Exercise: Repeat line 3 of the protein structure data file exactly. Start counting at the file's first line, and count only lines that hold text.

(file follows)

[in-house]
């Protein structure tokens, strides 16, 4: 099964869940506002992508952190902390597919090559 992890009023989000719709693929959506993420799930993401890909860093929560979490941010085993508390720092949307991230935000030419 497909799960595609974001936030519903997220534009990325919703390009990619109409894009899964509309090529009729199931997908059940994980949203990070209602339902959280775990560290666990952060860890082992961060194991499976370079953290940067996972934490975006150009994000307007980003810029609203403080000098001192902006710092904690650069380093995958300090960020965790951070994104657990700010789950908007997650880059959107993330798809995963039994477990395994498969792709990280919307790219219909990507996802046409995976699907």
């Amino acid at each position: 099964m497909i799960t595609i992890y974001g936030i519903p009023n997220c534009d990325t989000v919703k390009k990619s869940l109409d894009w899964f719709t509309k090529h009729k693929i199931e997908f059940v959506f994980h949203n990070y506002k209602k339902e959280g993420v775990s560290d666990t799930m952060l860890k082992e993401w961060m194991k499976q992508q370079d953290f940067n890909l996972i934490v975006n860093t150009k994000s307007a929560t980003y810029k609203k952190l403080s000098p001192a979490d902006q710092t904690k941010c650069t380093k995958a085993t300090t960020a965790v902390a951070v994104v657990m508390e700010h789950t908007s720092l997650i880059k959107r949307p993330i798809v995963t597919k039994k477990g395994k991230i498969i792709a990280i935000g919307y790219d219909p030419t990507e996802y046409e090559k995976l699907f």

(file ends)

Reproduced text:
């Amino acid at each position: 099964m497909i799960t595609i992890y974001g936030i519903p009023n997220c534009d990325t989000v919703k390009k990619s869940l109409d894009w899964f719709t509309k090529h009729k693929i199931e997908f059940v959506f994980h949203n990070y506002k209602k339902e959280g993420v775990s560290d666990t799930m952060l860890k082992e993401w961060m194991k499976q992508q370079d953290f940067n890909l996972i934490v975006n860093t150009k994000s307007a929560t980003y810029k609203k952190l403080s000098p001192a979490d902006q710092t904690k941010c650069t380093k995958a085993t300090t960020a965790v902390a951070v994104v657990m508390e700010h789950t908007s720092l997650i880059k959107r949307p993330i798809v995963t597919k039994k477990g395994k991230i498969i792709a990280i935000g919307y790219d219909p030419t990507e996802y046409e090559k995976l699907f």